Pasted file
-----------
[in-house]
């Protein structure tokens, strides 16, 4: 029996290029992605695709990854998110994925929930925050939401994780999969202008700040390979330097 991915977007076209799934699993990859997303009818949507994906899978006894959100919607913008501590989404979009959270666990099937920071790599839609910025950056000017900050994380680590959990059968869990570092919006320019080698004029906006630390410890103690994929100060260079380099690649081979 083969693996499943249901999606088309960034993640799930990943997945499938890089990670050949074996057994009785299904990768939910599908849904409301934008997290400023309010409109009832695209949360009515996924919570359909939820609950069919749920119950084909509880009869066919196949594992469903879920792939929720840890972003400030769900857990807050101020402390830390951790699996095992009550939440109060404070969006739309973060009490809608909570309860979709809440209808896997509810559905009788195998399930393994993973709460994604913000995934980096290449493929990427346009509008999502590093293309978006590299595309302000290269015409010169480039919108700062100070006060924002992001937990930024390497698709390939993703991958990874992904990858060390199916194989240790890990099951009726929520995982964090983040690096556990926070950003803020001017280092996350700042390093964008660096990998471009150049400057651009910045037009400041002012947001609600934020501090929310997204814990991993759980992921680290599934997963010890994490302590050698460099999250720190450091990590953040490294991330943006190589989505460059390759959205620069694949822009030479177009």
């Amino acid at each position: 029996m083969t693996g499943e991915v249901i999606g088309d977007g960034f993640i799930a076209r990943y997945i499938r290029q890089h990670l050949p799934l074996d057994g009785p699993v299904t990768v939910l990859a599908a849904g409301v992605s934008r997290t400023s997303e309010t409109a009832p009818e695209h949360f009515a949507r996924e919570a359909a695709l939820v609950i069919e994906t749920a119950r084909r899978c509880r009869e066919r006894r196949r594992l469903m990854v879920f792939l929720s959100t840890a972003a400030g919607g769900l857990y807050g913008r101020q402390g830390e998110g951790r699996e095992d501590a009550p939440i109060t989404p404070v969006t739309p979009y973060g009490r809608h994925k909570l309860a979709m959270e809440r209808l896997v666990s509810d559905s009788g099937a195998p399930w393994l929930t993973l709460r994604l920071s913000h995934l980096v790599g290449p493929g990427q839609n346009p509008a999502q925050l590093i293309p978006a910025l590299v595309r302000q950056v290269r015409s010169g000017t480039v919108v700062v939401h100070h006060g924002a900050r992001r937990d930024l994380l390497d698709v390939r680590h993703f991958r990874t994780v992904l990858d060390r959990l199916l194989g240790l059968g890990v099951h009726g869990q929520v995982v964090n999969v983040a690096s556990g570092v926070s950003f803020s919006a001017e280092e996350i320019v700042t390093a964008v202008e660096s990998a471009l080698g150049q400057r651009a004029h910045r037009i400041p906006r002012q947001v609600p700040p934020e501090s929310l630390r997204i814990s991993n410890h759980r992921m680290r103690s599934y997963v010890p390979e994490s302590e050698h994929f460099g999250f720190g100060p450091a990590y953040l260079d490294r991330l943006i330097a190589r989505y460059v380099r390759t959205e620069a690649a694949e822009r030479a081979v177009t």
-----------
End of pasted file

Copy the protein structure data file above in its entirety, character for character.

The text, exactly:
[in-house]
């Protein structure tokens, strides 16, 4: 029996290029992605695709990854998110994925929930925050939401994780999969202008700040390979330097 991915977007076209799934699993990859997303009818949507994906899978006894959100919607913008501590989404979009959270666990099937920071790599839609910025950056000017900050994380680590959990059968869990570092919006320019080698004029906006630390410890103690994929100060260079380099690649081979 083969693996499943249901999606088309960034993640799930990943997945499938890089990670050949074996057994009785299904990768939910599908849904409301934008997290400023309010409109009832695209949360009515996924919570359909939820609950069919749920119950084909509880009869066919196949594992469903879920792939929720840890972003400030769900857990807050101020402390830390951790699996095992009550939440109060404070969006739309973060009490809608909570309860979709809440209808896997509810559905009788195998399930393994993973709460994604913000995934980096290449493929990427346009509008999502590093293309978006590299595309302000290269015409010169480039919108700062100070006060924002992001937990930024390497698709390939993703991958990874992904990858060390199916194989240790890990099951009726929520995982964090983040690096556990926070950003803020001017280092996350700042390093964008660096990998471009150049400057651009910045037009400041002012947001609600934020501090929310997204814990991993759980992921680290599934997963010890994490302590050698460099999250720190450091990590953040490294991330943006190589989505460059390759959205620069694949822009030479177009």
């Amino acid at each position: 029996m083969t693996g499943e991915v249901i999606g088309d977007g960034f993640i799930a076209r990943y997945i499938r290029q890089h990670l050949p799934l074996d057994g009785p699993v299904t990768v939910l990859a599908a849904g409301v992605s934008r997290t400023s997303e309010t409109a009832p009818e695209h949360f009515a949507r996924e919570a359909a695709l939820v609950i069919e994906t749920a119950r084909r899978c509880r009869e066919r006894r196949r594992l469903m990854v879920f792939l929720s959100t840890a972003a400030g919607g769900l857990y807050g913008r101020q402390g830390e998110g951790r699996e095992d501590a009550p939440i109060t989404p404070v969006t739309p979009y973060g009490r809608h994925k909570l309860a979709m959270e809440r209808l896997v666990s509810d559905s009788g099937a195998p399930w393994l929930t993973l709460r994604l920071s913000h995934l980096v790599g290449p493929g990427q839609n346009p509008a999502q925050l590093i293309p978006a910025l590299v595309r302000q950056v290269r015409s010169g000017t480039v919108v700062v939401h100070h006060g924002a900050r992001r937990d930024l994380l390497d698709v390939r680590h993703f991958r990874t994780v992904l990858d060390r959990l199916l194989g240790l059968g890990v099951h009726g869990q929520v995982v964090n999969v983040a690096s556990g570092v926070s950003f803020s919006a001017e280092e996350i320019v700042t390093a964008v202008e660096s990998a471009l080698g150049q400057r651009a004029h910045r037009i400041p906006r002012q947001v609600p700040p934020e501090s929310l630390r997204i814990s991993n410890h759980r992921m680290r103690s599934y997963v010890p390979e994490s302590e050698h994929f460099g999250f720190g100060p450091a990590y953040l260079d490294r991330l943006i330097a190589r989505y460059v380099r390759t959205e620069a690649a694949e822009r030479a081979v177009t």